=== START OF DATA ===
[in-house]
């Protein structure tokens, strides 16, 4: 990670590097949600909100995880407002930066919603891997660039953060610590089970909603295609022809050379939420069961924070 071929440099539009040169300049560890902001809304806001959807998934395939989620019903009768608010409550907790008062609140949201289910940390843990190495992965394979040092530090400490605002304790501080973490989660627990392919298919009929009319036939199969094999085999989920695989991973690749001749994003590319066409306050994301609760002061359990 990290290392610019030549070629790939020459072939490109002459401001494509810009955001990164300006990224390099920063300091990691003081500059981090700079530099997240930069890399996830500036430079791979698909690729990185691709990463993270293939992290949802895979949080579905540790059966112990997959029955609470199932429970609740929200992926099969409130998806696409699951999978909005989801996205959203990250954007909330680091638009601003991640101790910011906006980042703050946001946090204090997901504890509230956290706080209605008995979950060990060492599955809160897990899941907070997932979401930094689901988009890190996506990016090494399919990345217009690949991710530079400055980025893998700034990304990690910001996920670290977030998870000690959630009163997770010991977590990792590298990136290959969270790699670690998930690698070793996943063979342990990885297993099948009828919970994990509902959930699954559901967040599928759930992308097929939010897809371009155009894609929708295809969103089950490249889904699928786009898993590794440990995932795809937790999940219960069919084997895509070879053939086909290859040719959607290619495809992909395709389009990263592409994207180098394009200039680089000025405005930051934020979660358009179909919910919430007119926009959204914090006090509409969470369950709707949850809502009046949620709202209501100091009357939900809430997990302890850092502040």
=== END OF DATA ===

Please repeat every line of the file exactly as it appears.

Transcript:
[in-house]
């Protein structure tokens, strides 16, 4: 990670590097949600909100995880407002930066919603891997660039953060610590089970909603295609022809050379939420069961924070 071929440099539009040169300049560890902001809304806001959807998934395939989620019903009768608010409550907790008062609140949201289910940390843990190495992965394979040092530090400490605002304790501080973490989660627990392919298919009929009319036939199969094999085999989920695989991973690749001749994003590319066409306050994301609760002061359990 990290290392610019030549070629790939020459072939490109002459401001494509810009955001990164300006990224390099920063300091990691003081500059981090700079530099997240930069890399996830500036430079791979698909690729990185691709990463993270293939992290949802895979949080579905540790059966112990997959029955609470199932429970609740929200992926099969409130998806696409699951999978909005989801996205959203990250954007909330680091638009601003991640101790910011906006980042703050946001946090204090997901504890509230956290706080209605008995979950060990060492599955809160897990899941907070997932979401930094689901988009890190996506990016090494399919990345217009690949991710530079400055980025893998700034990304990690910001996920670290977030998870000690959630009163997770010991977590990792590298990136290959969270790699670690998930690698070793996943063979342990990885297993099948009828919970994990509902959930699954559901967040599928759930992308097929939010897809371009155009894609929708295809969103089950490249889904699928786009898993590794440990995932795809937790999940219960069919084997895509070879053939086909290859040719959607290619495809992909395709389009990263592409994207180098394009200039680089000025405005930051934020979660358009179909919910919430007119926009959204914090006090509409969470369950709707949850809502009046949620709202209501100091009357939900809430997990302890850092502040």